Most of the professors know my name. My favorite class through out the 3 years i have been here was Social Informatics. The professor always had good topics to discuss and the projects were fun and interactive. My least favorite class right now is Networking and Internet Technology. Students that are in my class always tend to study when necessary. Class Participation is always common, especially in my major. Our discussions about the impact of technology and social media on the society are always thought provoking and intellectual. We sometimes leave the class discussing about the same thing, but we quickly switch over to recent events, parties, and talks of movies. Students are fairly competitive. It mainly depends on the class. The most unique class i have taken is Social Informatics. It was the one class i always looked forward to go to. I am an Information Technology major. The ITI major places emphasis on the evaluation, implementation, use, and management of information technologies for a wide range of organizations and corporations, as well as the social and organizational aspects of information and communication technologies. I don't usually speak to the professors outside of class unless it's a question about an upcoming test or a project. The school's academic requirements are not easy and not too difficult. They keep the students busy and striving to excel. I think the education at the school is geared at getting a job, and learning for it's own sake. Learning and having a thought of your own will better help you in finding a job. It set you apart from the others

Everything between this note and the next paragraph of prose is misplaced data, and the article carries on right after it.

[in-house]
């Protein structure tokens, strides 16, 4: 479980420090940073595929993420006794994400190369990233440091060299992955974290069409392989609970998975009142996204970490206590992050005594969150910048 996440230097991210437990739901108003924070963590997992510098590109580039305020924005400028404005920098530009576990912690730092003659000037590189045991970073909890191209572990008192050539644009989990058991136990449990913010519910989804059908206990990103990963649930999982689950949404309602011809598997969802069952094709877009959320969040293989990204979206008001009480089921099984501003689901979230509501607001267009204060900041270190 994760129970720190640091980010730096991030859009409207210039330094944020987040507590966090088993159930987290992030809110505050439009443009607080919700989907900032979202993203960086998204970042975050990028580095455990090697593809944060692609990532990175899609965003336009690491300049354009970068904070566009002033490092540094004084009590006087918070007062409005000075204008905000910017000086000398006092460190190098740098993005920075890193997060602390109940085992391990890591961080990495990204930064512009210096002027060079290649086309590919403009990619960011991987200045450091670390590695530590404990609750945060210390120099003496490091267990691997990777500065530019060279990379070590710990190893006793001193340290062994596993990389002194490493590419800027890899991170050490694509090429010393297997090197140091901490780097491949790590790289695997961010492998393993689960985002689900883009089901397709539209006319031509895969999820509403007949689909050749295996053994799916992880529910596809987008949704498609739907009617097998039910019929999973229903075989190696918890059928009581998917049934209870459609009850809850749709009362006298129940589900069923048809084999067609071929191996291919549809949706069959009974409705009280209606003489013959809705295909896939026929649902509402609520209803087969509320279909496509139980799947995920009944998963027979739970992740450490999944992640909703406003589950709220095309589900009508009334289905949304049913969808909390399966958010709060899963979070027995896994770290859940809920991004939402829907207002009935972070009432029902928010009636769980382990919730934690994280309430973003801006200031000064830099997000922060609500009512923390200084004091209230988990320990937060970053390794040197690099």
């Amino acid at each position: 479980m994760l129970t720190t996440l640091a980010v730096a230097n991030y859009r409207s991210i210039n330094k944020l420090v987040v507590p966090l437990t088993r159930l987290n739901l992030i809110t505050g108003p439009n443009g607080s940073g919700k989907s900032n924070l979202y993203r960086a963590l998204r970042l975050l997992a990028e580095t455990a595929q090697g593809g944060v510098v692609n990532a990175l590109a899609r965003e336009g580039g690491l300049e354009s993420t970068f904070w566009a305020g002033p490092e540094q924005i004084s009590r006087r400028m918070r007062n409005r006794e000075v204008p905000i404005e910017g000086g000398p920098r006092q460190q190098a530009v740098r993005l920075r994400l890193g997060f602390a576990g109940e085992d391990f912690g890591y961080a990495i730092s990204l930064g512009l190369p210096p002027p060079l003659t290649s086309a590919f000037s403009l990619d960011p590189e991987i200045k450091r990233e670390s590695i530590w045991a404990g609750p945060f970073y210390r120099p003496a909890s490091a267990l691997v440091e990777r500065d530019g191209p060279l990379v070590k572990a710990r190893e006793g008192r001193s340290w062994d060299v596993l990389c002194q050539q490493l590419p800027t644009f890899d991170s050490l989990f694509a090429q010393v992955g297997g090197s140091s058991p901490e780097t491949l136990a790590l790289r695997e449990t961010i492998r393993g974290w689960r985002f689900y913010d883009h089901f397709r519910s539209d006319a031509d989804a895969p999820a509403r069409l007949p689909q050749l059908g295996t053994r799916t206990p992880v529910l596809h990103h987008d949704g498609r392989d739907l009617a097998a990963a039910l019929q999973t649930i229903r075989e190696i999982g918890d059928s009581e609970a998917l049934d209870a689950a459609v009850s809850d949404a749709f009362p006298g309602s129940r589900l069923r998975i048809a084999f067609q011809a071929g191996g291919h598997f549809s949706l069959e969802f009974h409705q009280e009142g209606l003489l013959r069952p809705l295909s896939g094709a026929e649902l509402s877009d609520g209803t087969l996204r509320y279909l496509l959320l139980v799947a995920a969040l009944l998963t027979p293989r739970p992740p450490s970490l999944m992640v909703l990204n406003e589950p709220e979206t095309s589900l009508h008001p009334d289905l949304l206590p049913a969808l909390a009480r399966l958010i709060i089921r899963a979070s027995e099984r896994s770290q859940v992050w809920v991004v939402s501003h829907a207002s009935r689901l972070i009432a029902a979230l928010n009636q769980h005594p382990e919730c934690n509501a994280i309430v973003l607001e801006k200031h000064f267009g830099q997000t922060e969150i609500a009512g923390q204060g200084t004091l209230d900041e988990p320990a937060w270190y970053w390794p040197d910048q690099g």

Academics at Rutgers are almost as varied as the students. Rutgers offers over 100 undergraduate degree programs, and is a great school for a variety of different majors. I personally, am coming to Rutgers as valedictorian of my high school to become a Philosophy major. Rutgers is consistently one of the top 2 or 3 Philosophy programs in the nation, along with NYU and Princeton.
Students in Rutgers are generally a pretty good mix between those that are committed and those who are just there for the ride. The best classes are those in your major at a higher level. That's where deeper discussion emerges. Unfortunately, there are a lot of large lecture classes where it may be difficult to pay attention, but those classes are generally 101 level, and as you advance, things only get better. The majority of my classes are about 20-25 people large, with engaging professors that make the material interesting.